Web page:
I’ve been reading the material on the website bridegroompress called Scriptural Catholicism. It is great for referencing scriptural support for our main doctrines.

However, in the Eucharist section, author Steven Kellmeyer defines the term rememberence (anamnesis) as this:

The Passover meal is shared “in remembrance.” The word used for “remembrance” is “anamnesis,” which means “to make present.” For a first-century Jew, the Passover, through faith, unites every present participant to the participants in the original Passover; they become one Chosen People through this sacrifice. Christ commands remembrance in a Passover context, as God commanded it of all Jews at the first Passover. Note that the Last Supper is the only time Christ uses the word “covenant” in all four Gospels.

In my search of this term, I have not found this definition. Where is he coming up with this?



Modern Catholic Dictionary:

ANAMNESIS. After the consecration at Mass, the prayer of remembrance in which the Church calls to mind the Lord’s passion, resurrection, and ascension into heaven. This is the high point of the Mass as a memorial of what occurred during Christ’s visible stay on earth as a pledge of what he continues to do invisibly through the Eucharist. (Etym. Greek anamnesis, calling to mind, recollection.)


CCC 1354 In the anamnesis that follows, the Church calls to mind the Passion, resurrection, and glorious return of Christ Jesus; she presents to the Father the offering of his Son which reconciles us with him.
In the intercessions, the Church indicates that the Eucharist is celebrated in communion with the whole Church in heaven and on earth, the living and the dead, and in communion with the pastors of the Church, the Pope, the diocesan bishop, his presbyterium and his deacons, and all the bishops of the whole world together with their Churches.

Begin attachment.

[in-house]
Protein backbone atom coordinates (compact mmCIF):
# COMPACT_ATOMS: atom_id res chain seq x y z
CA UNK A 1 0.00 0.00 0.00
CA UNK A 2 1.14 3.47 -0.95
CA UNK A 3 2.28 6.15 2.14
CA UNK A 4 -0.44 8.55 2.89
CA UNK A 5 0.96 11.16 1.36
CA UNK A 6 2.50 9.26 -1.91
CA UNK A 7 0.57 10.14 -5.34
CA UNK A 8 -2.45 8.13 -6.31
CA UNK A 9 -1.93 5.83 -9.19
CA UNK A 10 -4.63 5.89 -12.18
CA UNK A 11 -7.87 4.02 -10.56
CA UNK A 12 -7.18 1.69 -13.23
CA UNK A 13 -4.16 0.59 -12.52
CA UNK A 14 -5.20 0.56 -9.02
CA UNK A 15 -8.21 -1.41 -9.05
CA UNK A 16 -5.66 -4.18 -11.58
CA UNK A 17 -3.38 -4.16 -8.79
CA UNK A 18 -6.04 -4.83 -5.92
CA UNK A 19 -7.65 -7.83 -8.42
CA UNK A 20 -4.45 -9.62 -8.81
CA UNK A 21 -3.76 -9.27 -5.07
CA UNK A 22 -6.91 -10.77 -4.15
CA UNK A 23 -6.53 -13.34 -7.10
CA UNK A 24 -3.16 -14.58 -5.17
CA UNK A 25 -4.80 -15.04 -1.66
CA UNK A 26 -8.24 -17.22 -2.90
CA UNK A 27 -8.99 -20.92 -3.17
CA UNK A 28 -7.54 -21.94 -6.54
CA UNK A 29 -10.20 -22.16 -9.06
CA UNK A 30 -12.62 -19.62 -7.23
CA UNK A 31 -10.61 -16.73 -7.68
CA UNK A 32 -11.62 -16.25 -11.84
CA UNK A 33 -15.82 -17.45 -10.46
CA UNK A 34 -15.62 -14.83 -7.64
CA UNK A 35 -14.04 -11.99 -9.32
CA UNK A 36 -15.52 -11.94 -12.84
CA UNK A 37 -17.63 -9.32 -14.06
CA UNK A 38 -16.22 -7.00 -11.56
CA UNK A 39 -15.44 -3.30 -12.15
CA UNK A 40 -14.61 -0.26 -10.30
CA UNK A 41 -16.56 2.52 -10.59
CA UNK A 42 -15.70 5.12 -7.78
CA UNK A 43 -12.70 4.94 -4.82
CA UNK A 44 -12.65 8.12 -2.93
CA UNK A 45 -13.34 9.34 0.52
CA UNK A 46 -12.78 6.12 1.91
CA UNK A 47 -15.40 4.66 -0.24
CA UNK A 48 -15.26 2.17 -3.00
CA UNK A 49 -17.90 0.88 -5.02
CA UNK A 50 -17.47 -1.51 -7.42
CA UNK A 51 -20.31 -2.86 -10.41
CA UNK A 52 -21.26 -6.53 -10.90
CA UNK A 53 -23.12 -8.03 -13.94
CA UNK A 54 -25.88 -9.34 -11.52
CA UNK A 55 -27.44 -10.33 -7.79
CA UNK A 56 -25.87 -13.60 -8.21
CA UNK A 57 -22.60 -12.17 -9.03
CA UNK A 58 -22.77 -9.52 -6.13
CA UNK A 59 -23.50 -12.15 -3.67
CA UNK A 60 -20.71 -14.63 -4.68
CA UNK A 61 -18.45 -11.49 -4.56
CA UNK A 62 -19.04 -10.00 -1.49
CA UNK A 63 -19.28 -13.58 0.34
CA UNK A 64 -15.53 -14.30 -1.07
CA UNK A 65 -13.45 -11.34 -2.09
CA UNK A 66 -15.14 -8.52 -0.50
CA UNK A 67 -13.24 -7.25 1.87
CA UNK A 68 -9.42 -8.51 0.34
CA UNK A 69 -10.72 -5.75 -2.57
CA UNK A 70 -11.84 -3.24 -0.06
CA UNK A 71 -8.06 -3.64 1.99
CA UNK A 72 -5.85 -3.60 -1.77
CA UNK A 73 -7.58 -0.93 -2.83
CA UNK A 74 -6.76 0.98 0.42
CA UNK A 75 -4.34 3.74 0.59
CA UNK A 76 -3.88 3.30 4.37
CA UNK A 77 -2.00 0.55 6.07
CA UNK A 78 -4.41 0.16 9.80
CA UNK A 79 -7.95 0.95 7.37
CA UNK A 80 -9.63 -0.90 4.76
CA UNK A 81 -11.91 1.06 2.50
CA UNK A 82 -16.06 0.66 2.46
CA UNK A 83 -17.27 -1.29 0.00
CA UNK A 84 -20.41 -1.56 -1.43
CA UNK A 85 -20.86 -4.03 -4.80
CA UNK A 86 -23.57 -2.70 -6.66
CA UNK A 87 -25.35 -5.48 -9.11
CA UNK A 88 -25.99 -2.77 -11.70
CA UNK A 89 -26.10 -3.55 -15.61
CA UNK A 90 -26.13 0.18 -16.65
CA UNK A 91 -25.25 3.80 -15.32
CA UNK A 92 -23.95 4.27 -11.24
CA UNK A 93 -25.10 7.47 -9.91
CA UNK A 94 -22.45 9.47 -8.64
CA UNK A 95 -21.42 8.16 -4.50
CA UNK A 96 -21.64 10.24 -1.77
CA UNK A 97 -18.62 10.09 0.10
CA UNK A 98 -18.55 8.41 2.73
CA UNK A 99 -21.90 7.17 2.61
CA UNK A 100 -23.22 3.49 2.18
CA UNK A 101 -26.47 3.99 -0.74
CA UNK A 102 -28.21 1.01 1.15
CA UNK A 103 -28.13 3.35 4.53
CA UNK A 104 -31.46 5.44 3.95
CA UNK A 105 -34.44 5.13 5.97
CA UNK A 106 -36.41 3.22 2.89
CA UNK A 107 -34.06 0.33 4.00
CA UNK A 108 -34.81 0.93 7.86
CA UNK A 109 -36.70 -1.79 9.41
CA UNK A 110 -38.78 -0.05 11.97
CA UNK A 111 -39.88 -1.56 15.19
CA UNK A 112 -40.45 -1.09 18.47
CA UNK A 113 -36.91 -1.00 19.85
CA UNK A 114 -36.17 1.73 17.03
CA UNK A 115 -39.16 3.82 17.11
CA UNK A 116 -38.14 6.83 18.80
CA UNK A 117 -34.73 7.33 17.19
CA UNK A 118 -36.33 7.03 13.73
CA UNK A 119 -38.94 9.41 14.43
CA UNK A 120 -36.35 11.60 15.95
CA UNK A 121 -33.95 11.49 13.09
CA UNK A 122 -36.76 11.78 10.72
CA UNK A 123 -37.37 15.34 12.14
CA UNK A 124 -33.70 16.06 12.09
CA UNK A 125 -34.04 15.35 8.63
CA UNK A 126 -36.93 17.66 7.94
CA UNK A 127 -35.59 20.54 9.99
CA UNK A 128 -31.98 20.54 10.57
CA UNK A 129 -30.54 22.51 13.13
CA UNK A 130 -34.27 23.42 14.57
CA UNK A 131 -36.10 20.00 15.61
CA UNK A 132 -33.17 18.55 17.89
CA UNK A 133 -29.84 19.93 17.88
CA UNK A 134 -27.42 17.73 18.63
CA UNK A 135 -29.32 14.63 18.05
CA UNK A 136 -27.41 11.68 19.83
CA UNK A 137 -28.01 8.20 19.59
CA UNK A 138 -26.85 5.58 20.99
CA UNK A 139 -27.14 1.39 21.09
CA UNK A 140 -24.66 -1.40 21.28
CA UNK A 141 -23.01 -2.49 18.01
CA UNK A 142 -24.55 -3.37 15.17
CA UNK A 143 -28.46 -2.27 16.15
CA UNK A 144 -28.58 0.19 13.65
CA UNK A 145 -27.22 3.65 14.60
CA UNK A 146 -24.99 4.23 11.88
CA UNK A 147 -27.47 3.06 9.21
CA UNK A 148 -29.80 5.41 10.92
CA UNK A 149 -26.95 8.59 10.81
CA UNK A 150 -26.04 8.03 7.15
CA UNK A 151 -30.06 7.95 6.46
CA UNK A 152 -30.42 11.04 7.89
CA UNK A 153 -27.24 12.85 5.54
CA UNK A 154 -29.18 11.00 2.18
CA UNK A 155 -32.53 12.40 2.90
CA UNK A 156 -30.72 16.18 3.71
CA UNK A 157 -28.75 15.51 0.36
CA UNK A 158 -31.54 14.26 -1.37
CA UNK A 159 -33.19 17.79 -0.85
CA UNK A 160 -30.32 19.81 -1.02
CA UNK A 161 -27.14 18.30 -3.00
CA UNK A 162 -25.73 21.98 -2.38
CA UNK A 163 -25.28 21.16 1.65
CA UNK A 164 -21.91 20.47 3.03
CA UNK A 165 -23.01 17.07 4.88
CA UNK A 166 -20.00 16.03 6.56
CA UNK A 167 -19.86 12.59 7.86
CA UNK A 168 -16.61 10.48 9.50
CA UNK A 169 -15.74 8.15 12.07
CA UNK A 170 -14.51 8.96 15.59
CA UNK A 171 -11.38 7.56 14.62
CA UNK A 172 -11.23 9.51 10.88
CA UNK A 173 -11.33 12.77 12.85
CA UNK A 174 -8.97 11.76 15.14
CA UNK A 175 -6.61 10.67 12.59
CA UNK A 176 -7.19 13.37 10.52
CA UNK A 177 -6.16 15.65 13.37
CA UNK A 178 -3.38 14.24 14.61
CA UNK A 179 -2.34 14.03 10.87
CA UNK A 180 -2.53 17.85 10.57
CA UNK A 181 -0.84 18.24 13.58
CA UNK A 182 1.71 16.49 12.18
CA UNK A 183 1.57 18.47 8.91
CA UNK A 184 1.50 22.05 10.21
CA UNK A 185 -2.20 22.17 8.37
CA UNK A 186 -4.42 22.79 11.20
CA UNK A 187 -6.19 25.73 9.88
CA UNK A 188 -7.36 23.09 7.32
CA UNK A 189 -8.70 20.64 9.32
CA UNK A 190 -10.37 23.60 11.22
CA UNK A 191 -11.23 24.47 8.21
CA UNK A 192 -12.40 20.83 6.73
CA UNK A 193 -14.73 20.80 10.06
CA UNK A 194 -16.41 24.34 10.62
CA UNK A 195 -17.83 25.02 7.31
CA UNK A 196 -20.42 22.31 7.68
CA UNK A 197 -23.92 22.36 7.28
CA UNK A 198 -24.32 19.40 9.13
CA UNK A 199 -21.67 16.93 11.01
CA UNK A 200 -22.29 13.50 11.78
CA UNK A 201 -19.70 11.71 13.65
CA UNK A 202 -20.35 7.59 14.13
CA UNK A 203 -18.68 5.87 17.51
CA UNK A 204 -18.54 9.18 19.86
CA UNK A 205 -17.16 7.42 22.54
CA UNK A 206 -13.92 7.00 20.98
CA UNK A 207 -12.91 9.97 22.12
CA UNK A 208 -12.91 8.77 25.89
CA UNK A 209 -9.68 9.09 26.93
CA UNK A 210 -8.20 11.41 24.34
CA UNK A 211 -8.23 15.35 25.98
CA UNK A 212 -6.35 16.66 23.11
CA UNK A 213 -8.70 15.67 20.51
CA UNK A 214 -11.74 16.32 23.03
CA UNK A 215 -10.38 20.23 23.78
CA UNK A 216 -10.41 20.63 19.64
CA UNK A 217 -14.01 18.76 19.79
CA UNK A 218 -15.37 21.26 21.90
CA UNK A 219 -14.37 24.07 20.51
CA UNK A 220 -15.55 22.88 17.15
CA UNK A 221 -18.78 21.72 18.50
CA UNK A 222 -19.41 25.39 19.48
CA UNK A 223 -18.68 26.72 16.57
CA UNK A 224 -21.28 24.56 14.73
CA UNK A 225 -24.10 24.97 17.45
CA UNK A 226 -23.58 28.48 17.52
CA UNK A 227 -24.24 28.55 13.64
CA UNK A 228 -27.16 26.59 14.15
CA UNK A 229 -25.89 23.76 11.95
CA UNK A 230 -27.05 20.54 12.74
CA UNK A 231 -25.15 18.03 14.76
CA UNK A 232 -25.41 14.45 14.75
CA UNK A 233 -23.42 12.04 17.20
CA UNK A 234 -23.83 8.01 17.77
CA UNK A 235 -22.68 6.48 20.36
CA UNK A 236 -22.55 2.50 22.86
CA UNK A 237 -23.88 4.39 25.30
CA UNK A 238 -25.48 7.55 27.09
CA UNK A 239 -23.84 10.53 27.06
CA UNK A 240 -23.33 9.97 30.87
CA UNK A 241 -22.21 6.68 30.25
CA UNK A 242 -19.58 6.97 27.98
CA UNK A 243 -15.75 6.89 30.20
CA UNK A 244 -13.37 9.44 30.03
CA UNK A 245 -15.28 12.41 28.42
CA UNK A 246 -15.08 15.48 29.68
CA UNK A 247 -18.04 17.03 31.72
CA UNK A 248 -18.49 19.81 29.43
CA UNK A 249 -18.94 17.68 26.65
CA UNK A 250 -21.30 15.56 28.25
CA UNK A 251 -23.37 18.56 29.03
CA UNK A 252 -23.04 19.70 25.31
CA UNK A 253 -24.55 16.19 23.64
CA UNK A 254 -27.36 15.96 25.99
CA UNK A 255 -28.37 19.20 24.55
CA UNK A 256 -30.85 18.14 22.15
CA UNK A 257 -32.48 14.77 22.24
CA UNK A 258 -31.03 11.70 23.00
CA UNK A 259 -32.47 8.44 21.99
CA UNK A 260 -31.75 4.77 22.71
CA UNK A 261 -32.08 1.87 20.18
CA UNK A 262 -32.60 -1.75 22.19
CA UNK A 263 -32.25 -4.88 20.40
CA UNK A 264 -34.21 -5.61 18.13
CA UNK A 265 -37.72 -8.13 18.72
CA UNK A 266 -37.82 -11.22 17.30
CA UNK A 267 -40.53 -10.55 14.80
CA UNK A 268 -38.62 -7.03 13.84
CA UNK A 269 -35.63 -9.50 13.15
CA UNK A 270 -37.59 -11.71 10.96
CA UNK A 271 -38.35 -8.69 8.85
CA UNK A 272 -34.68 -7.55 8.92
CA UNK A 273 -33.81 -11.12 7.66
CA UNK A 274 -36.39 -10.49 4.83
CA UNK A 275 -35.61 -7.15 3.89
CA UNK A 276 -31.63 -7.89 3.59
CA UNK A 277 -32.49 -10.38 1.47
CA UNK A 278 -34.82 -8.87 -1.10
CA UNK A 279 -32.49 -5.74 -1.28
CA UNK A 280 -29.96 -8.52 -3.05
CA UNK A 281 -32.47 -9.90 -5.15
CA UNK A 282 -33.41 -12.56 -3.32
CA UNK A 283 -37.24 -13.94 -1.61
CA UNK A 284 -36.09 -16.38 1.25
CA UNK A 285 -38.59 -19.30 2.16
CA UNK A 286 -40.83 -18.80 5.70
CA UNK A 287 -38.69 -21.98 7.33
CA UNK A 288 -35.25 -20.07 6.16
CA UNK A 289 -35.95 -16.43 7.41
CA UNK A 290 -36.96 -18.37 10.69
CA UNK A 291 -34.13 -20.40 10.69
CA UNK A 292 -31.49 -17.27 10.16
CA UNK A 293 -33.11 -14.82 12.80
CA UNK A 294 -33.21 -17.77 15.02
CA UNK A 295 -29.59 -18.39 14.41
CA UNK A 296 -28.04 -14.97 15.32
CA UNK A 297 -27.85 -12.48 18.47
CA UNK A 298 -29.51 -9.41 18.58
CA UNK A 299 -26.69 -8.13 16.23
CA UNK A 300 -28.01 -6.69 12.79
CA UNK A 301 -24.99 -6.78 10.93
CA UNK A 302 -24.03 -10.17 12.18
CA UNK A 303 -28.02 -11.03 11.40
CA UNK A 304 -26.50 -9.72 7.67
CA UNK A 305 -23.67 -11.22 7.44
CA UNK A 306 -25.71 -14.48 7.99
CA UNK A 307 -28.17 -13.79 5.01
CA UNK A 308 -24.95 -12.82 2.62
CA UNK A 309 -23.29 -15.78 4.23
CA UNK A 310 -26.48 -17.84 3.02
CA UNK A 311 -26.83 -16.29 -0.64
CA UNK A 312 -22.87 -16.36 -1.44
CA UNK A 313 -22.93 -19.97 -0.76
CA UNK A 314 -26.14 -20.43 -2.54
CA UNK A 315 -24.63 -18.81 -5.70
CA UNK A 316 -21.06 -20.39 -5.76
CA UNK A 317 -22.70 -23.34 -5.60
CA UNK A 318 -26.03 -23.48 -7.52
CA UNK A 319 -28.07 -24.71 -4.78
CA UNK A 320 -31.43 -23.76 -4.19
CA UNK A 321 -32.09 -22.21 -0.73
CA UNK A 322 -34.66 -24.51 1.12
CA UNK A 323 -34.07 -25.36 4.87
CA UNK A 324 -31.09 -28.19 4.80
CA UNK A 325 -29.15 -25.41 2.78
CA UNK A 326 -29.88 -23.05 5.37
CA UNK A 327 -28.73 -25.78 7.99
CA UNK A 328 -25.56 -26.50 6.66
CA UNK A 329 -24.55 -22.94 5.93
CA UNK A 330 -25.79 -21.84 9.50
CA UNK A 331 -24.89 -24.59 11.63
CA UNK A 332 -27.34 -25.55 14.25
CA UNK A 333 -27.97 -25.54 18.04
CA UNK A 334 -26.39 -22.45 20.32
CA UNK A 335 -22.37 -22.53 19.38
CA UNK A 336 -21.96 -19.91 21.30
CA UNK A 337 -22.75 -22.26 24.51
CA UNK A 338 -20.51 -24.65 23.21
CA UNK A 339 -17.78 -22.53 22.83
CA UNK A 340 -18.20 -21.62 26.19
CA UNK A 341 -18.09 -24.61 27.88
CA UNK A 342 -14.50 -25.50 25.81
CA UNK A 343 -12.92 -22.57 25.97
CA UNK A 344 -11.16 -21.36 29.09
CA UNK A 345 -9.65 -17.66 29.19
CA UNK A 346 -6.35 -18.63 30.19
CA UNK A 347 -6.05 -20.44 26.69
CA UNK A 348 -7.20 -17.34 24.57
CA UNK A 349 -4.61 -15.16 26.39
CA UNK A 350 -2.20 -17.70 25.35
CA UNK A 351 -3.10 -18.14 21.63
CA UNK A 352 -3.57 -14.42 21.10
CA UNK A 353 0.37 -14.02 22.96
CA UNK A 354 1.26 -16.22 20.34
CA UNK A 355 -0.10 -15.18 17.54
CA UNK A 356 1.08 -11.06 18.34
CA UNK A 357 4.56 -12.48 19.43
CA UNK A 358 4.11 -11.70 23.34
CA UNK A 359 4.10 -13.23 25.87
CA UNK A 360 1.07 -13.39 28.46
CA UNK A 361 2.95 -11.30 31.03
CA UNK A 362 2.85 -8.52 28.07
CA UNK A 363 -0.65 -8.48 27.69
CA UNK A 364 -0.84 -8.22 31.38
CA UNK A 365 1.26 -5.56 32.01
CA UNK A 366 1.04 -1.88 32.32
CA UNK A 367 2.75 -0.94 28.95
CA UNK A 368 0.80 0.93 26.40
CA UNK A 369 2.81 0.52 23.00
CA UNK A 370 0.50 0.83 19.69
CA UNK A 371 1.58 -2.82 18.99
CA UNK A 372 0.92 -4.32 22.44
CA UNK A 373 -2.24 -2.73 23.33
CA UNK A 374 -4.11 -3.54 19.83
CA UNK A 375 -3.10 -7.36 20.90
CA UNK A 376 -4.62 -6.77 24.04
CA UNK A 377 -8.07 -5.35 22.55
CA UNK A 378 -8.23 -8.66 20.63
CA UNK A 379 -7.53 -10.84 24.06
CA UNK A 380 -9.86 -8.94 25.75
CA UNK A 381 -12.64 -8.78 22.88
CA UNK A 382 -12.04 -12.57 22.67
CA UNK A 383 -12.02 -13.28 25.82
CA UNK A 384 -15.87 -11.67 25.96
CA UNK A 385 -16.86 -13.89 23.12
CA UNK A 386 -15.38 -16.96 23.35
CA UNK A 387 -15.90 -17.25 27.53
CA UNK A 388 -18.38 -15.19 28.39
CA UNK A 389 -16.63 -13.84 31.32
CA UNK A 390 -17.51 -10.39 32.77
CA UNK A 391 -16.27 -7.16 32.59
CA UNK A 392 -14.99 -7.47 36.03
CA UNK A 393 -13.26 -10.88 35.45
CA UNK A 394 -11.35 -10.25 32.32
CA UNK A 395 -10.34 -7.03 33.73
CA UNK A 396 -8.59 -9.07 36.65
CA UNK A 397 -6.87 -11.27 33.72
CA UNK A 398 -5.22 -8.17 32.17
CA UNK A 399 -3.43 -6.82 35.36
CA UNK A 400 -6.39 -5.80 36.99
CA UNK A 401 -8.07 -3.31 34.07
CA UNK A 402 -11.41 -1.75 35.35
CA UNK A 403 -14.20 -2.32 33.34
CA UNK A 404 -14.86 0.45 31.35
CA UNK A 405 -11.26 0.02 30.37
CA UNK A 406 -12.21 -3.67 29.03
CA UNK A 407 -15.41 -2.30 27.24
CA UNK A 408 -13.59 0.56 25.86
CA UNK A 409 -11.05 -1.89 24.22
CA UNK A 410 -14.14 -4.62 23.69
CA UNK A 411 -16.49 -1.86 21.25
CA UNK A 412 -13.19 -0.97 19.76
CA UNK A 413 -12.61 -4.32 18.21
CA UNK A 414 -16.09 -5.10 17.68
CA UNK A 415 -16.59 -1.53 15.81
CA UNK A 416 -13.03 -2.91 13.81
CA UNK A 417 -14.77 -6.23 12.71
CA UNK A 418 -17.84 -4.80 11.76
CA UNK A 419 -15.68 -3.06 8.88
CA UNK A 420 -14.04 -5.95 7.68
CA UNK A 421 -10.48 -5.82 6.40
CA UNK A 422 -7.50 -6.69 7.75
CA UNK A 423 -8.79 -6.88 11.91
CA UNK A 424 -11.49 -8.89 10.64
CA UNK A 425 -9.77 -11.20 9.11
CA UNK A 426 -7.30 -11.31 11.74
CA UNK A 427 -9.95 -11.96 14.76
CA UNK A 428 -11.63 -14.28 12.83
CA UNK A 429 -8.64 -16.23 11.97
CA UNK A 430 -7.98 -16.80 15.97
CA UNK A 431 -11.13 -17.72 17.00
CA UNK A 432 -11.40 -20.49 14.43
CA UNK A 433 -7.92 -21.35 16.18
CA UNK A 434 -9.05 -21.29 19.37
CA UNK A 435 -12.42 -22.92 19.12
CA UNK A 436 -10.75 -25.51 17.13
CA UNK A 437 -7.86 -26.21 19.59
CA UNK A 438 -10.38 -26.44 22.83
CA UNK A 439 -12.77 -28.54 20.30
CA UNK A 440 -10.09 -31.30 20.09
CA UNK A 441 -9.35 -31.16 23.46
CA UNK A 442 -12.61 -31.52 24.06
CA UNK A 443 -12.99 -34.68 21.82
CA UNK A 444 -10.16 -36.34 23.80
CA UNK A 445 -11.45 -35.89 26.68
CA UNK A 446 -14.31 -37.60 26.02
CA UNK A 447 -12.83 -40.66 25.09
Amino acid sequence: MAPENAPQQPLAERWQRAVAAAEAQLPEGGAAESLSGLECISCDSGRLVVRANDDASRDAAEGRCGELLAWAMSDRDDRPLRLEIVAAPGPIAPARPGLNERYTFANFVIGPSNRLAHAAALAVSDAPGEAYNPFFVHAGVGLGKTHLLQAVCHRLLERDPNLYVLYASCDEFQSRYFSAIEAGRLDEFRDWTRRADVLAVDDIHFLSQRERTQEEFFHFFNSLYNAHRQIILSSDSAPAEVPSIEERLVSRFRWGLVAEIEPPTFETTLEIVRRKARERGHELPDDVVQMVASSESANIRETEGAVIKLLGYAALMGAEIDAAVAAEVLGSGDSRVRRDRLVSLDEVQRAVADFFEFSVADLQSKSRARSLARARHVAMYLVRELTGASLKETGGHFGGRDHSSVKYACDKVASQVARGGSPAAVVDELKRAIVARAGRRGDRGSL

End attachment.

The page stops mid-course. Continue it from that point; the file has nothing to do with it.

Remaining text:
Secondly, it has become common to refer to what is claimed to be a Semitic usage of anamnesis in the first century. It has been maintained that in the celebration of Passover, the Jews of the first century and the Jews of today, make the events of the original Passover present by their remembrance of it. In fact the opposite is the truth about Passover. It is as if they were there. As D. R. Davies says, ‘Memory of a deliverance was central in the Jewish Passover.’ At a supper with unleavened bread and bitter herbs they re-tell the events of Passover and re-enact the flight to freedom from slavery in Egypt and the crossing of the Red Sea. It is a time of great rejoicing and excitement.

Note: the above website is not Catholic and does not subscribe to the re-enactment idea of “anamnesis.” Nonetheless it offers an interpretation in the above paragraph that supports it.


Nothing to add, but wanting to hear more!:slight_smile:



That is an interesting website…or whatever it is:p

Im not sure what perspective the author was taking, and will have to read it again slowly:D It seems quite complicated with those theologies.

But like you imply, alot lends itself to the greater significance than mere ‘remembering’, as the Church renders the whole celebration.




My question was regarding the specific definition “to make present” of anamnesis.


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